After practicing straight strokes in both directions, try the different kinds of pressure-release strokes (they look like a hook or a u/u upside-down). Start with a thick stroke and then release the pressure when you reach the base line and continue with a thin stroke.


Try it the other way round – beginning with a thin stroke. Then combine the two to a continuous line.


Next are the round shapes. Practice the different variations of those too.


For the remainder of your practice, try to write continuous lines of loops with the knowledge you just learned – thick on the downstroke, thin on the upstroke.


You can also draw bigger ovals and try to move your whole hand when drawing these, like I did in the bottom rows of my second worksheet. You will notice that you’ll lose a certain amount of control over the outcome, and that’s because you activate different muscles.


Writing Letters

You now know all the basic strokes necessary for writing lower case letters. You can use this free worksheet as an orientation of how the letters should look. I’ve demonstrated the construction of a few of the letters on my practice pad:


That’s it for the absolute basics of brush lettering. Hope you enjoyed this. Brush lettering (or brush calligraphy) is really fun when you can’t or don’t want to get out your pointed pen calligraphy stuff, or when you’re looking for a low-maintenance method for writing beautifully.

Learning More

If you want to learn more of these principles and truly want to understand the basics of brush lettering and modern calligraphy letter construction, I have the right thing for you: the Calligraphy Essentials course. It is an extensive online course teaching you the basics of modern script writing with the help of video lessons and additional feedback by me. I’m currently producing this course and it will be launched later this year. Learn more and sign up for the newsletter if you’re interested in learning how to write beautiful brush lettering or pointed pen calligraphy.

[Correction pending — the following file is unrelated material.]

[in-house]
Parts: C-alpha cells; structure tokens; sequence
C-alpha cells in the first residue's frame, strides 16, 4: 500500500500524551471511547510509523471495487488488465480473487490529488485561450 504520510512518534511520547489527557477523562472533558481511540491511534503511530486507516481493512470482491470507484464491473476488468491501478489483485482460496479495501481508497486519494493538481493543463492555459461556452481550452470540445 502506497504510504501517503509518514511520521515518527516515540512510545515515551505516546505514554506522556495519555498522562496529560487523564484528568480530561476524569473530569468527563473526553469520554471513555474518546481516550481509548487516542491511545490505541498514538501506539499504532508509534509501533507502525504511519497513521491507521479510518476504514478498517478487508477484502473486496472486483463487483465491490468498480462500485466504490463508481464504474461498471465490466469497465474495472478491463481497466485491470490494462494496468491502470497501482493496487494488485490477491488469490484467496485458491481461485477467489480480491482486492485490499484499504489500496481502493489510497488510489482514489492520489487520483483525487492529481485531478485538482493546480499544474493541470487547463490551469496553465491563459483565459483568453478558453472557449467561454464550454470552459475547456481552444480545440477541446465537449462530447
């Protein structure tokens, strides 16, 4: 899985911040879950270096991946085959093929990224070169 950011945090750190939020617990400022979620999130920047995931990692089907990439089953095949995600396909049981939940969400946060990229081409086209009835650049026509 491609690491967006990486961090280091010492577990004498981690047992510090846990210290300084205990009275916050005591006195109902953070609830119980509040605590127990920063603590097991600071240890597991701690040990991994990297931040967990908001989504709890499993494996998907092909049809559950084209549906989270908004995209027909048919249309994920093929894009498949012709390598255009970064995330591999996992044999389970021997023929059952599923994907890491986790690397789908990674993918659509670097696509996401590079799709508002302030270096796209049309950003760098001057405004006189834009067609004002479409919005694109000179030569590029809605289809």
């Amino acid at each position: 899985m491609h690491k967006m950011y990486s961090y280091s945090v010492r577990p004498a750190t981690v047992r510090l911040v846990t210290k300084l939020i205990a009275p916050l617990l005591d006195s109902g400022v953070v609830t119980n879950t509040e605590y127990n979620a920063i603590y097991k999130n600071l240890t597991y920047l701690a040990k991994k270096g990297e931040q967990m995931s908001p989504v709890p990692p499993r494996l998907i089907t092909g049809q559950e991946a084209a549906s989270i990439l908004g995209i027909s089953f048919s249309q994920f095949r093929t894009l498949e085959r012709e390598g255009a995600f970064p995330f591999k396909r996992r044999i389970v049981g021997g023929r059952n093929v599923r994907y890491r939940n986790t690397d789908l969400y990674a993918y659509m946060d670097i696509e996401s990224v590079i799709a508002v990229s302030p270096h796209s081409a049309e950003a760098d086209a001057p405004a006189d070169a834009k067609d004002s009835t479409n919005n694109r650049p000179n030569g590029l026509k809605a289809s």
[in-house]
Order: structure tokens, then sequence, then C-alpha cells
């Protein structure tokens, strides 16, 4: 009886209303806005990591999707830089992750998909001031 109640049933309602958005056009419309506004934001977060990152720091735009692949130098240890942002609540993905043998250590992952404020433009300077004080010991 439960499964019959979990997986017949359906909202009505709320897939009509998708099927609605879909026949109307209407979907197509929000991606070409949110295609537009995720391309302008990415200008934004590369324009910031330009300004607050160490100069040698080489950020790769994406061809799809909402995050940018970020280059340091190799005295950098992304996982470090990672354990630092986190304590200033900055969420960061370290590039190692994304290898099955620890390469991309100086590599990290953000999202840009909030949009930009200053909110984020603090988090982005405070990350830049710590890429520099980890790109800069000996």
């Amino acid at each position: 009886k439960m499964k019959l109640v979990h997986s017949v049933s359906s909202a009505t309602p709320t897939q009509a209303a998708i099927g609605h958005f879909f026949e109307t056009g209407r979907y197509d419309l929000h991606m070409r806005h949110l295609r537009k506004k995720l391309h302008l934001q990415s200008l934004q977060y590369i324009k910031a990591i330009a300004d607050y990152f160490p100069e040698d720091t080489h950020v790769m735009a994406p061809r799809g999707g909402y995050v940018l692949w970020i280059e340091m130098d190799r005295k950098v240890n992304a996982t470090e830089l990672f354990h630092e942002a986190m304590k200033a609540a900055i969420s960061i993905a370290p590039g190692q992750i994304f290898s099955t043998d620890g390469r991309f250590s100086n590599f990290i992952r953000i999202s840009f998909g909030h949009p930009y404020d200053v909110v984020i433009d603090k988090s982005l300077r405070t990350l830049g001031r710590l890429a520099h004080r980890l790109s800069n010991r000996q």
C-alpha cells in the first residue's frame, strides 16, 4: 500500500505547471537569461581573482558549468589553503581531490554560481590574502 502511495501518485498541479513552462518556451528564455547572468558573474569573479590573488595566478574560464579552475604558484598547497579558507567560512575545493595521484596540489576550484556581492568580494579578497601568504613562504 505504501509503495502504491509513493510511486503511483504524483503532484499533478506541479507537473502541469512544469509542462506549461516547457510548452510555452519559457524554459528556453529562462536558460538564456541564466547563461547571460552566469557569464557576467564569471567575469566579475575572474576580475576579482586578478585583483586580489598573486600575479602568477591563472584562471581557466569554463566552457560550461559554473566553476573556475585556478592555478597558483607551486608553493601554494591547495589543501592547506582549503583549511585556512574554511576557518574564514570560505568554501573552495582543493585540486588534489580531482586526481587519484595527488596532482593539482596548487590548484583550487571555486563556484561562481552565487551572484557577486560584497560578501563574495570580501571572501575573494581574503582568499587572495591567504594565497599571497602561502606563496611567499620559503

Also thanks everyone for taking part in the survey I did for the Calligraphy Essentials course a few weeks back! Your answers have been so helpful and the course is taking shape more and more. I’m making rather slow progress with the production because I’m a bit busy with projects right now, but I’m definitely thinking a lot about it and I want to give everyone who signs up for this a lot of value and knowledge. I’ll keep you informed!

Like what you’ve read? Want more? If you subscribe to my newsletter, you’ll get posts on calligraphy and lettering on a regular basis directly to your inbox. You’ll also receive my FREE guide “Calligraphy Essentials” plus FOUR free practice sheets with different calligraphy styles.

Calligraphy-Essentials-Guide-JuliaBausenhardt-250The guide includes:

* Essential tools & practice techniques
* Action steps to perfect your calligraphy skills
* Tips on how to find the right mindset for successful practice

If you have any questions or comments on this topic, please feel free to contribute!